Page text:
Thursday, January 27, 2022


 A young person asked me today what I thought about this commemoration. I replied that I thought it was essential, as an event in Italy this week has sadly shown us: On Sunday in Venturina Terme, a hamlet of Campiglia Marittima in the Province of Livorno, Tuscany, a twelve-year-old boy was bullied, called names, kicked and spat upon by two teenage girls simply because he is Jewish. They also, appallingly, told him that he should "die in an oven."  The worst of it, perhaps, is that onlookers did nothing. Nothing. And that, as history, we would have hoped, had taught us, is where it begins - when onlookers do and say nothing.

Long ago, as a French and Italian student, I studied what happens under occupations and totalitarian régimes and what defines "collaboration" in such circumstances. We would all like to think we would have been heroes but the truth is that very few of us would have been. Some citizens "collaborated" to keep their jobs and feed their families but on the everyday level of simply keeping their heads down. Others went further and actively helped the oppressors. By this time, of course, the bullies were the ones in power, but how did they get there? They got there because reasonable people let them, listened to their propaganda and cheered them on, even in the most cultured of countries. They did not notice as their freedoms were eroded little by little. They noticed when it was too late and now the bullies were the ones holding the guns. And they were holding the guns because the small incidents were not called out.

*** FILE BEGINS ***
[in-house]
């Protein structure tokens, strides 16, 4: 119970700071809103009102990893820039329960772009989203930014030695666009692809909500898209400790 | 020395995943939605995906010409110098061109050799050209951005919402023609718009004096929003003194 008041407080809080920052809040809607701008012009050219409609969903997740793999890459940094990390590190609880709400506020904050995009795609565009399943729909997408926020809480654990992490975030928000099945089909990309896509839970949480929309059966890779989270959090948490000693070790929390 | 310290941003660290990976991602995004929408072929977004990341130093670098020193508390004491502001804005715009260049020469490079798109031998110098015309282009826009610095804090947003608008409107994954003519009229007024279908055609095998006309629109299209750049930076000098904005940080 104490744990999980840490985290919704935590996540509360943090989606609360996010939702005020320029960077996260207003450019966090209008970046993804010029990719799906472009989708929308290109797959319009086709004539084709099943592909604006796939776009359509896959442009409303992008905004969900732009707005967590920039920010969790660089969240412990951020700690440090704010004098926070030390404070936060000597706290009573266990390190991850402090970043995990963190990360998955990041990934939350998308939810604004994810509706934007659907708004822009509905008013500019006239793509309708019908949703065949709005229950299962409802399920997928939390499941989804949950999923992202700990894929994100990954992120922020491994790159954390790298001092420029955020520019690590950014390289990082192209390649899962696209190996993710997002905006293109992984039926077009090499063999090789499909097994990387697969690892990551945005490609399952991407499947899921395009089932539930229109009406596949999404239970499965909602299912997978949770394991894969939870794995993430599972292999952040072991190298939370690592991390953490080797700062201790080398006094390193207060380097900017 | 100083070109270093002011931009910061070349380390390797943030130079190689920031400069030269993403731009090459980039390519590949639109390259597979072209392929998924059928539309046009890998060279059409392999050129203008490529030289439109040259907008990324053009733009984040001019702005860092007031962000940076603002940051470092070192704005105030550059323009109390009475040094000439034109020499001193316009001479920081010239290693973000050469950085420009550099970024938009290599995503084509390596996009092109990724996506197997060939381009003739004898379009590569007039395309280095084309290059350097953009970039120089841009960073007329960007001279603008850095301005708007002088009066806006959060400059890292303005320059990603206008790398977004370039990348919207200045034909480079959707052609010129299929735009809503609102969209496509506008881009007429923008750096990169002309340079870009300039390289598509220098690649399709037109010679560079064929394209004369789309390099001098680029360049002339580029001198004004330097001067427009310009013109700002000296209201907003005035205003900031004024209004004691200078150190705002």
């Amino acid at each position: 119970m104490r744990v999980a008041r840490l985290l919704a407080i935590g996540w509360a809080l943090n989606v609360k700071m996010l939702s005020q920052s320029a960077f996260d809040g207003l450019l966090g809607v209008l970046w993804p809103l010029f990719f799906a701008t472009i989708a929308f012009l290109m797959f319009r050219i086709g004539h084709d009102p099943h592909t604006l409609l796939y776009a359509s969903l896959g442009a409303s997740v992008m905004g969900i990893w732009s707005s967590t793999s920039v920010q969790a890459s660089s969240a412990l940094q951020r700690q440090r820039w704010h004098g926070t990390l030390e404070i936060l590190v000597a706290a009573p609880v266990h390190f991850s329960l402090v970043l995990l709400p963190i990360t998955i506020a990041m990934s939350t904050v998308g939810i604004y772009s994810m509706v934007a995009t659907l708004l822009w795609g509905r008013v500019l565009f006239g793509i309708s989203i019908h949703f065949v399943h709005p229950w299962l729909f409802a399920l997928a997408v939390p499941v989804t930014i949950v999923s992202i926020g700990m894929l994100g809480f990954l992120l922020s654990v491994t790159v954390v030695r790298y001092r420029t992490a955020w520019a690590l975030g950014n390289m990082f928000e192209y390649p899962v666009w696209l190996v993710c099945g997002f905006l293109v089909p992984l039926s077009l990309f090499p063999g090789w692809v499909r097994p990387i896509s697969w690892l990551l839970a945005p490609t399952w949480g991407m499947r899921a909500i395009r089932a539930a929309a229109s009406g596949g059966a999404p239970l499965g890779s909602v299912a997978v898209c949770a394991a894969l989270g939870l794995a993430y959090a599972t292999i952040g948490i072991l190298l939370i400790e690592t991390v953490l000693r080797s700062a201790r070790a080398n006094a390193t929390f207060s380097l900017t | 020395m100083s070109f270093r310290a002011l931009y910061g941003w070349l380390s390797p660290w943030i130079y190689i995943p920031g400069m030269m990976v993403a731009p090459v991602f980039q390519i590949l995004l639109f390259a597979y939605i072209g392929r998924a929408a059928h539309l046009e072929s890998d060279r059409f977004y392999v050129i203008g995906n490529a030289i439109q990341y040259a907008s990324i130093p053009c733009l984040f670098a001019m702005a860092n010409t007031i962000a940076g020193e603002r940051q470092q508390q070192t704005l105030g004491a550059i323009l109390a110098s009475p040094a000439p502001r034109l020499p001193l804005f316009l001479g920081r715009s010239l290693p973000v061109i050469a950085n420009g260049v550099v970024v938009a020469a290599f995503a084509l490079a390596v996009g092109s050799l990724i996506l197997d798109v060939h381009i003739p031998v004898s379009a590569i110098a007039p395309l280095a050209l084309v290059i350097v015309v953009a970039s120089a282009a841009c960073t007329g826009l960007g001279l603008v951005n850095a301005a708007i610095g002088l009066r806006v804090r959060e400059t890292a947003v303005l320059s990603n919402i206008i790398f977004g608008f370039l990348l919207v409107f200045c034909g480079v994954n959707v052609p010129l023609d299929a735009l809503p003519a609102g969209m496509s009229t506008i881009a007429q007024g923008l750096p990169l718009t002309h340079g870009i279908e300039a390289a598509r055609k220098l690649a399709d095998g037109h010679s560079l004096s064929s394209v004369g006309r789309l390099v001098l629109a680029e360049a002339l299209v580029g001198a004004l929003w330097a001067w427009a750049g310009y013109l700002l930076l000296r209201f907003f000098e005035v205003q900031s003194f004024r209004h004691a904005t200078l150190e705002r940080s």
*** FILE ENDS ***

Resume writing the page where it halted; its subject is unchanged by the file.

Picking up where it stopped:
Alberta Ticciati, the Mayor of Campiglia Marittima, though, is calling it out. Shocked when the boy's father reported the incident to her and to the police, she has written on Facebook,

"I am a public administrator but first I am a person, a woman and a mother... I understand how complex and difficult it is to bring up a child and guide them as they grow. But there are no excuses. There can be no justification."

No justification and regretfully no surprise. Liliana Segre, the Italian Holocaust survivor and Life Senator said that this kind of incident does not surprise her as unfortunately she is used to it. 

Tonight a torchlit Memorial Procession is being held in Venturina Terme and among those attending is the Governor of Tuscany. Let us hope that the boy and his family are able to take some comfort from the genuine solidarity being offered here.

Depressingly it has been reported that 2021 saw the highest number of reports of antisemitic incidents worldwide - an average of ten per day - in a decade and shamefully Europe accounts for 50% of these. Many more go uncalled out and unreported.

I told my young friend that there are few Holocaust survivors alive today; Liliana Segre, who has spent her life educating young people about it, no longer feels able, at ninety-one, to travel the country to speak in schools; and my generation, whose parents lived through World War II and who conveyed the horror of the Holocaust to us, will soon be gone too. Now it is up to my eighteen-year-old friend's generation to keep the memory alive, call the small incidents out so that they do not become massive ones and, if I may paraphrase a much decried British Prime Minister who did, however, get several things right, "Educate, educate, educate".

1 comment:

Unknown said...

Absolutely necessary, especially as many people are trying to paint the time of Mussolini in a positive light again.


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